For years, a conceptual plan for the construction of a new large settlement neighborhood for ultra-Orthodox communities on the site of the now defunct Qalandia Airport has been under deliberation in the Jerusalem Municipality and the Ministry of housing. It now appears that the plan is about to be seriously pursued in the near future.
- New announcement – The housing ministry has announced its intention to commence in the months to come the statutory planning for 11,000 housing units on the former site of Atarot airport in the northern reaches of East Jerusalem, bordering on Ramallah.
- Past attempts to advance the same plan – This plan is not new. In 2012 and 2017, there were sporadic, behind-the-scenes attempts to facilitate the plan. For example, as far back as April 2017, the Minister of Housing, Yoav Galant (Likud), announced his intention to advance the construction of 10,000 units in Atarot, and declared :”We must establish our hold on Jerusalem, from Ma’aleh Adumim in the east to Giv’at Ze’ev in the west, from Atarot in the north to the Bethlehem area and Rachel’s Tomb, to the outskirts of Efrat and Gush Etzion. It has historical, strategic, and moral importance”. Until now, the scheme has remained a general concept, not ripe for the approval process. If the decision to proceed with the plans is implemented, this will be the first time that the plan will be working its way through the planning committees, towards implementation.
- What would be the implications of construction in Atarot – As we reported then, the implications of this project are not to be dismissed as this is a project that could have ramifications similar than the construction of E1. Hence, as we wrote in 2012, “If this plan is actually carried out, the implications for the two-state solution will be extremely serious. Not only will the project destroy the chances for the Palestinians to have their own airport anywhere near Jerusalem, but the project will – in a manner much like the E1 plan – block contiguity between the West Bank and any future Palestinian capital in East Jerusalem. It will effectively form a buffer between Palestinian neighborhoods of East Jerusalem and this area of the West Bank (Shu’afat and Beit Hanina from the south; Bir Nabala, Al Judeira, Al Jib, Rafat and Qalandia from the west; Ar-Ram, Dahiyat al Bareed and Jaba’ from the east; and Qalandia Refugee Camp, Kafr ‘Aqab and Ramallah from the north) and Ramallah. It will turn many of these neighborhoods into ghettos sandwiched between Israeli settlements to the north (Atarot), east (Pisgat Zeev, Neve Yaacov) and the West (Givat Zeev, Ramot).”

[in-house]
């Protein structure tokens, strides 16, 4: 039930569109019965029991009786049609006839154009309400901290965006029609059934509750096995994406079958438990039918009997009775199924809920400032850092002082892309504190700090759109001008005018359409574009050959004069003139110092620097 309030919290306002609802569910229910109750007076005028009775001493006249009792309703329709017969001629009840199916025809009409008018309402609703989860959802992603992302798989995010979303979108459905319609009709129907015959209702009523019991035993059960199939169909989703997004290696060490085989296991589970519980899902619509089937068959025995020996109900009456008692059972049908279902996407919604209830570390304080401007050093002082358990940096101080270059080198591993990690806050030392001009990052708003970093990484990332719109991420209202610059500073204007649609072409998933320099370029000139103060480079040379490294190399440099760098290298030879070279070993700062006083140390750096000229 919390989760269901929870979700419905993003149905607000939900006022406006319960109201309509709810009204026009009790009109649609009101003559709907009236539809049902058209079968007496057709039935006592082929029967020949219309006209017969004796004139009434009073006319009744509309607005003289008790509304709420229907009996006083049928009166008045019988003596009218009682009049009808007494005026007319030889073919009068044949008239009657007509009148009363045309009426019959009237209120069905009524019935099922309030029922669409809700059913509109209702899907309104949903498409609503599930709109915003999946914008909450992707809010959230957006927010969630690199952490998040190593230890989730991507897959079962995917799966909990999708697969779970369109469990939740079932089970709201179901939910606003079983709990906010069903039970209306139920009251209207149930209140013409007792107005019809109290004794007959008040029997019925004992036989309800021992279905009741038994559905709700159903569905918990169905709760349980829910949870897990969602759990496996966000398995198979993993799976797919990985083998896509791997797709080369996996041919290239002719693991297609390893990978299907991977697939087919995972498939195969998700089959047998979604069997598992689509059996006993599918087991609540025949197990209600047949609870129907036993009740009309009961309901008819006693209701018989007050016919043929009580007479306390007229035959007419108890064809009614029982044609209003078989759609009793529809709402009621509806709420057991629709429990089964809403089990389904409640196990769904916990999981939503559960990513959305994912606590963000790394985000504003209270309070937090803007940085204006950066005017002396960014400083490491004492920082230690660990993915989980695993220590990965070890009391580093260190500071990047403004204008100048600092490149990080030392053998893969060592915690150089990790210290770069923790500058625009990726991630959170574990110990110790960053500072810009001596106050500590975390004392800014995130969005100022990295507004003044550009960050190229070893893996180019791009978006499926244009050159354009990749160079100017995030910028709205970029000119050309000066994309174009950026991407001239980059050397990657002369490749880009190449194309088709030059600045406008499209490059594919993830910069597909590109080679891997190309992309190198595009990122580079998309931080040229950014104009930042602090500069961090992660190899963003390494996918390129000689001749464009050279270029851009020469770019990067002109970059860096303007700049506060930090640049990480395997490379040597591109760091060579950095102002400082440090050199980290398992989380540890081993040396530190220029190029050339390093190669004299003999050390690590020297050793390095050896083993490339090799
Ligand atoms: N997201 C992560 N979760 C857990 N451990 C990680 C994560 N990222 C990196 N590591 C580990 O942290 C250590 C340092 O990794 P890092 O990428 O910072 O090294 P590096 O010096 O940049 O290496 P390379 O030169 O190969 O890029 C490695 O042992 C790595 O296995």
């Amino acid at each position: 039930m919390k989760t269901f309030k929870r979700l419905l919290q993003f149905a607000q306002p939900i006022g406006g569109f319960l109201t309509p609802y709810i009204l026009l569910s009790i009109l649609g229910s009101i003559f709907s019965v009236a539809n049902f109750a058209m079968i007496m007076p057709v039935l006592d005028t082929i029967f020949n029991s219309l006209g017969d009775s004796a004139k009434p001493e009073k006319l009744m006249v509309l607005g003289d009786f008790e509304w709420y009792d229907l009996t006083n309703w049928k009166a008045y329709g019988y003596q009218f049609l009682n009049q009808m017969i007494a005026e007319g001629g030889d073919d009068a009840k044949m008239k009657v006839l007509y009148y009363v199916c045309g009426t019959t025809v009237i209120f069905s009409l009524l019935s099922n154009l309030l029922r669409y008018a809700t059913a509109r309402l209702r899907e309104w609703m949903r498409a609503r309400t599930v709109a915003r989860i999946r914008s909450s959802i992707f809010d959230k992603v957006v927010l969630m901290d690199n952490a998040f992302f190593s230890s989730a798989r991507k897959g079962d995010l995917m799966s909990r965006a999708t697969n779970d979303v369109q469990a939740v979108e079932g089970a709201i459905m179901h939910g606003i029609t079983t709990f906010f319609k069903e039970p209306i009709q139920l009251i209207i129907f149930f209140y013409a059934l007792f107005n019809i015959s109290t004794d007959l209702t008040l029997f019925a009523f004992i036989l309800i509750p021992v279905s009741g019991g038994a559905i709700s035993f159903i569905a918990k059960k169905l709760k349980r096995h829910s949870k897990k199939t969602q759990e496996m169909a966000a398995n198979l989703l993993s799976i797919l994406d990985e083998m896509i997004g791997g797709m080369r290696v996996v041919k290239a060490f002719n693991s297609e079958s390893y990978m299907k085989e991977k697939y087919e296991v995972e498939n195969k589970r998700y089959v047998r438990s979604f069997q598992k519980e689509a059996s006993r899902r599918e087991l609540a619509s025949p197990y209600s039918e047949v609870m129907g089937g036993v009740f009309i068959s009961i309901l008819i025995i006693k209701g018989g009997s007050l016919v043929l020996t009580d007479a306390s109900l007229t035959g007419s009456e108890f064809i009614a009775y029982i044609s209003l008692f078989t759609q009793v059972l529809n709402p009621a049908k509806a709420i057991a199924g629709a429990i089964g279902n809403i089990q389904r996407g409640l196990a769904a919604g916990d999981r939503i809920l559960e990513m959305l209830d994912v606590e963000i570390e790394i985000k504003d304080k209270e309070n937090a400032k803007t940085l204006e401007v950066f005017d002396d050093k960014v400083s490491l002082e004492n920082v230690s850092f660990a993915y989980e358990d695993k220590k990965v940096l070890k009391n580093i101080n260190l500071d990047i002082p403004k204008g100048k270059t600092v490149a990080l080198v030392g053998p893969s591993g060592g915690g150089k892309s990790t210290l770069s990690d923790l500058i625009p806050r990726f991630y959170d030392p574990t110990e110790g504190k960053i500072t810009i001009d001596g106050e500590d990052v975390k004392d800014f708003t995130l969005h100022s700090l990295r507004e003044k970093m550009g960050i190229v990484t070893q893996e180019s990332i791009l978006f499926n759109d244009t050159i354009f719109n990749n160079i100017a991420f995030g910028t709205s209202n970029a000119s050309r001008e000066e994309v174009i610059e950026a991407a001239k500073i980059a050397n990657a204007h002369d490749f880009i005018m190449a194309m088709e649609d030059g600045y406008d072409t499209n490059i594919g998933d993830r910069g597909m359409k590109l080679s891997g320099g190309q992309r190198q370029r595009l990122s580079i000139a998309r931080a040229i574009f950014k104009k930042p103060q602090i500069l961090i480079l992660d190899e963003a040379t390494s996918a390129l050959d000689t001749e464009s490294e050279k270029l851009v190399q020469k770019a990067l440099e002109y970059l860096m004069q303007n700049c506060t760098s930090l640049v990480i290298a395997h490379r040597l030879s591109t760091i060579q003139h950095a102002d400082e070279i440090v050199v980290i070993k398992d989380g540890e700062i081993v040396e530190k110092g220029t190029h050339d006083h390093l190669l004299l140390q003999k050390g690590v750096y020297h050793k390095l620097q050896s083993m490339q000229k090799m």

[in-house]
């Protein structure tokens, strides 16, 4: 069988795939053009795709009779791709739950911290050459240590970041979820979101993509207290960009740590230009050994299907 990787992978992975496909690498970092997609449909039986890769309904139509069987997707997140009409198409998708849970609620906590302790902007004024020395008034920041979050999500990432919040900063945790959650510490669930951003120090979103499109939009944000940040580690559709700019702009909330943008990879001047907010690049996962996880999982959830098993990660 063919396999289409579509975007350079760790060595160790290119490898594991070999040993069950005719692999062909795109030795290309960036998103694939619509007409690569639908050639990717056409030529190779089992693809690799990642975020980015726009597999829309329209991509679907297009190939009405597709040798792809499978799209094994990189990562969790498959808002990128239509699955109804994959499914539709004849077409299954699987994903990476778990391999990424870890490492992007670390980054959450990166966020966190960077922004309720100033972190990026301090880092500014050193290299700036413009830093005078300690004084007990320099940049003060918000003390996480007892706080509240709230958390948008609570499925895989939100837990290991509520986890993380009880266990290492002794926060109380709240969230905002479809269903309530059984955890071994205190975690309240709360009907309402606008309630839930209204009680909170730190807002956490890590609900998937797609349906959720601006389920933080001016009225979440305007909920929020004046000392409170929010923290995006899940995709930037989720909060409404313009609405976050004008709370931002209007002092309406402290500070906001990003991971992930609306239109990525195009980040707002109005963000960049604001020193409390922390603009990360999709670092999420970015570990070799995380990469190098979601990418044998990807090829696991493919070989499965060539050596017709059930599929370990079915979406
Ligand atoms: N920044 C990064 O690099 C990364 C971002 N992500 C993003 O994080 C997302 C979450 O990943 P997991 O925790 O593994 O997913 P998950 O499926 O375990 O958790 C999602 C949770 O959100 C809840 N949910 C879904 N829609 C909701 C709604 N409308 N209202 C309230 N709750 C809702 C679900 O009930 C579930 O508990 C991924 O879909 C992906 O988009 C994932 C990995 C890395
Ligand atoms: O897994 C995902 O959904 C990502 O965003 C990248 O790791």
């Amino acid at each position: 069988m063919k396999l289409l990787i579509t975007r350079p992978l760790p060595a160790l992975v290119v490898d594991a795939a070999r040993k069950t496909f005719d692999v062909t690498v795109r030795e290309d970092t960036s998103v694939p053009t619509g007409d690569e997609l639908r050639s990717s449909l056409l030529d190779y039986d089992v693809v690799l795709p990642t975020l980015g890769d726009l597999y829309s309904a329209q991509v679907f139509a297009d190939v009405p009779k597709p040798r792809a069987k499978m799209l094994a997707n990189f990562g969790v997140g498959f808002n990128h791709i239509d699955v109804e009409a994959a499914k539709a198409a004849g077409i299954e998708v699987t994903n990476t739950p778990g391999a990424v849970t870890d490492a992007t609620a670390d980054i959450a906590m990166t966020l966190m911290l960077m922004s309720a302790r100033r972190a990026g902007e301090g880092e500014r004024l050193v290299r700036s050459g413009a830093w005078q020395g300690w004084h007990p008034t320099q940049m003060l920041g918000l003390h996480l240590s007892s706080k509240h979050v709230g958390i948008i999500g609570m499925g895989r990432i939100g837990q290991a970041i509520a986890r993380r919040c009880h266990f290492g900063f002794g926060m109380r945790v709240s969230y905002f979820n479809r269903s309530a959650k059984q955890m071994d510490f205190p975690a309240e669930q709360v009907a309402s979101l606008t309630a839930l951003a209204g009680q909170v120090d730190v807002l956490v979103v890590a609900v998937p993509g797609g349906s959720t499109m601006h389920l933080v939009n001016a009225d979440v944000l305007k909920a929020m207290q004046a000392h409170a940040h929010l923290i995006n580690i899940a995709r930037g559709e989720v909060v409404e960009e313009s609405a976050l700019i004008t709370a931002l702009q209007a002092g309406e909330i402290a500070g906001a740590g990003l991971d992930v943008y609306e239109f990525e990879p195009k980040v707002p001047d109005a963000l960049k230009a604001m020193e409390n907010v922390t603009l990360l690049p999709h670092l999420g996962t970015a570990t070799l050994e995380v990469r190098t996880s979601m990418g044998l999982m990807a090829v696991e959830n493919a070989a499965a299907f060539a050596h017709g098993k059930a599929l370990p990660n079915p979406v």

How significant is the Atarot announcement? The planning and construction of a new settlement neighborhood in this location will be quite complicated, and will require years of deliberations before the statutory Planning Committees grant their final approval. In that sense, the threats posed by the Atarot settlement scheme are by no means imminent.
That said, efforts to thwart the implementation of the Atarot scheme need to commence forthwith. This is by no means a routine settlement scheme, and the construction of this settlement neighborhood will, like E-1 and Givat Hamatos, have a devastating impact on the very possibility of ever arriving at a permanent status agreement.
We often find ourselves trapped in a paradox relating to East Jerusalem settlement schemes. When the plan is to be implemented in the distant future, the thinking is often there is no need to expend precious political capital on something that hasn’t happened yet. And when the plan is approved and tenders published, the thinking is that it’s too late, and the “point of no return” has already been crossed.
Consequently, there is no such thing as a “window of opportunity” in Jerusalem unless one creates that opportunity. Our experience is that plans such as these need to be flagged as the “doomsday settlement” that they really are, and the early the engagement the greater the prospect of succeeding in thwarting the scheme.